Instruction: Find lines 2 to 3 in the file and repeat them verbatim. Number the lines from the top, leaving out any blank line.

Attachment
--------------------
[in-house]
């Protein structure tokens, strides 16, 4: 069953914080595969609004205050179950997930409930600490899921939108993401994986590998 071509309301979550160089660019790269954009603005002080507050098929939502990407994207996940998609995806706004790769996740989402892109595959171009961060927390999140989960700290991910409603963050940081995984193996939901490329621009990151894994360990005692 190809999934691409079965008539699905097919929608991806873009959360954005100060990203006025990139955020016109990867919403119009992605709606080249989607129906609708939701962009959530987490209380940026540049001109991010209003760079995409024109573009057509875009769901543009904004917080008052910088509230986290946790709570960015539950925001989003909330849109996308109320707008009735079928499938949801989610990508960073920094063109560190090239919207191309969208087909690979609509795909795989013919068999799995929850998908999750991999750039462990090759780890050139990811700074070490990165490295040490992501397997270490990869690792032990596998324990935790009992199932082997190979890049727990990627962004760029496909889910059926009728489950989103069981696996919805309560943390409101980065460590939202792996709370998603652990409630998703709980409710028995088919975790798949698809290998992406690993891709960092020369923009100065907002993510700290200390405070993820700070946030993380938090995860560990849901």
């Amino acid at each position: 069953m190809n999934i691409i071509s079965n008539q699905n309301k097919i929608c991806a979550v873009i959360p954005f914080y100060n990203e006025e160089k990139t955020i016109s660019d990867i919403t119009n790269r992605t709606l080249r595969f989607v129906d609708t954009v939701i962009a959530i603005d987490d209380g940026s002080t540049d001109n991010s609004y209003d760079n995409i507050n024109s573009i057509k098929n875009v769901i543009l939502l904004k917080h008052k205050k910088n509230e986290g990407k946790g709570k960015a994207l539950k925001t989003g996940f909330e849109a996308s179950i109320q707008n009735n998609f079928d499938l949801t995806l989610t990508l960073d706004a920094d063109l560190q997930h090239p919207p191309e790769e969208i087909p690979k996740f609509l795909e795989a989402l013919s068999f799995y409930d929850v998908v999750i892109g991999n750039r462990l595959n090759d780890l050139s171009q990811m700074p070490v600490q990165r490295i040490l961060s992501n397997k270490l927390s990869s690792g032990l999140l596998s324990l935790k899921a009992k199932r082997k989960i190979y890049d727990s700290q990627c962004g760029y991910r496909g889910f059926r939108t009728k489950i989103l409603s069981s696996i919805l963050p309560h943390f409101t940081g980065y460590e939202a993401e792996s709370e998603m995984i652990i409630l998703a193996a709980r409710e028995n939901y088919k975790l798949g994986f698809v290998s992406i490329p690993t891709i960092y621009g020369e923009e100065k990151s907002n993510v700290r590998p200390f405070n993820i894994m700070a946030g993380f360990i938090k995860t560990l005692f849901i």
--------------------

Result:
């Protein structure tokens, strides 16, 4: 069953914080595969609004205050179950997930409930600490899921939108993401994986590998 071509309301979550160089660019790269954009603005002080507050098929939502990407994207996940998609995806706004790769996740989402892109595959171009961060927390999140989960700290991910409603963050940081995984193996939901490329621009990151894994360990005692 190809999934691409079965008539699905097919929608991806873009959360954005100060990203006025990139955020016109990867919403119009992605709606080249989607129906609708939701962009959530987490209380940026540049001109991010209003760079995409024109573009057509875009769901543009904004917080008052910088509230986290946790709570960015539950925001989003909330849109996308109320707008009735079928499938949801989610990508960073920094063109560190090239919207191309969208087909690979609509795909795989013919068999799995929850998908999750991999750039462990090759780890050139990811700074070490990165490295040490992501397997270490990869690792032990596998324990935790009992199932082997190979890049727990990627962004760029496909889910059926009728489950989103069981696996919805309560943390409101980065460590939202792996709370998603652990409630998703709980409710028995088919975790798949698809290998992406690993891709960092020369923009100065907002993510700290200390405070993820700070946030993380938090995860560990849901």
């Amino acid at each position: 069953m190809n999934i691409i071509s079965n008539q699905n309301k097919i929608c991806a979550v873009i959360p954005f914080y100060n990203e006025e160089k990139t955020i016109s660019d990867i919403t119009n790269r992605t709606l080249r595969f989607v129906d609708t954009v939701i962009a959530i603005d987490d209380g940026s002080t540049d001109n991010s609004y209003d760079n995409i507050n024109s573009i057509k098929n875009v769901i543009l939502l904004k917080h008052k205050k910088n509230e986290g990407k946790g709570k960015a994207l539950k925001t989003g996940f909330e849109a996308s179950i109320q707008n009735n998609f079928d499938l949801t995806l989610t990508l960073d706004a920094d063109l560190q997930h090239p919207p191309e790769e969208i087909p690979k996740f609509l795909e795989a989402l013919s068999f799995y409930d929850v998908v999750i892109g991999n750039r462990l595959n090759d780890l050139s171009q990811m700074p070490v600490q990165r490295i040490l961060s992501n397997k270490l927390s990869s690792g032990l999140l596998s324990l935790k899921a009992k199932r082997k989960i190979y890049d727990s700290q990627c962004g760029y991910r496909g889910f059926r939108t009728k489950i989103l409603s069981s696996i919805l963050p309560h943390f409101t940081g980065y460590e939202a993401e792996s709370e998603m995984i652990i409630l998703a193996a709980r409710e028995n939901y088919k975790l798949g994986f698809v290998s992406i490329p690993t891709i960092y621009g020369e923009e100065k990151s907002n993510v700290r590998p200390f405070n993820i894994m700070a946030g993380f360990i938090k995860t560990l005692f849901i």